There’s a reason I say this. Are the masses truly against corruption? Do you know that there have been plenty of law-enforcing people I’ve seen in my life, that the masses have kicked out of office? Arun Bhatia is my classic example. We speak of lack of infrastructure in our city of Pune (where I was born.) We speak with cynicism of all that could be done if the city planning laws were followed. Arun Bhatia became the commissioner of Pune for exactly 48 hours. As soon as he took office, and began enforcing the law, the masses – yes we’re speaking of the masses – the common masses – the regular middle classes, lower-income classes, upper classes, etc. – EVERYONE kicked him out of office in 48 hours. What does that say about the will of the masses? In fact, if I had heard that not a lot of people were against corruption, I’d readily believe it. To think that people from my city of birth are against corruption is a joke! Did they hold agitations to enforce the city planning laws? Did they hold agitations to enforce laws against a certain faction that went into people’s homes and beat them up? I know hundreds of “middle classes” that lie and cheat on their income taxes. What right do you think they have of holding someone else accountable? Why should a politician be treated by a different law? Why must he not get the right to lie and cheat? Why the double standard?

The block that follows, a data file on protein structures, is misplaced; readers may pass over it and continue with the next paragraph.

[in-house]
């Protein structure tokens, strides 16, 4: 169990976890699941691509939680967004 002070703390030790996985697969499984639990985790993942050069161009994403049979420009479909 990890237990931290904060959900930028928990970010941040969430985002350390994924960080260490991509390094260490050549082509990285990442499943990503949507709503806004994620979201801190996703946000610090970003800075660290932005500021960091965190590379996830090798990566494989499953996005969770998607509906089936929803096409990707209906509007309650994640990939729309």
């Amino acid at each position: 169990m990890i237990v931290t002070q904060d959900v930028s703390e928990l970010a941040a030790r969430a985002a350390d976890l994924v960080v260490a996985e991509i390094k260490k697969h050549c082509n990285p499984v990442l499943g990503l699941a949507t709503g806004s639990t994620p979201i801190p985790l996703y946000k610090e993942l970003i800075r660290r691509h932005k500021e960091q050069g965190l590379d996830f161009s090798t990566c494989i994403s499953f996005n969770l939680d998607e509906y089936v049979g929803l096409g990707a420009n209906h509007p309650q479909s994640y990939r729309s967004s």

What I’m leading into, is this – if we do pass a bill, will it be enforced? What happens when hundreds of these middle classes are caught in land-deals or property purchases whose value is not honestly declared? What happens when hundreds of these people’s undeclared income is brought under investigation? Will we ignore it? Will we demand that it is inconvenient to us, and it must not be enforced?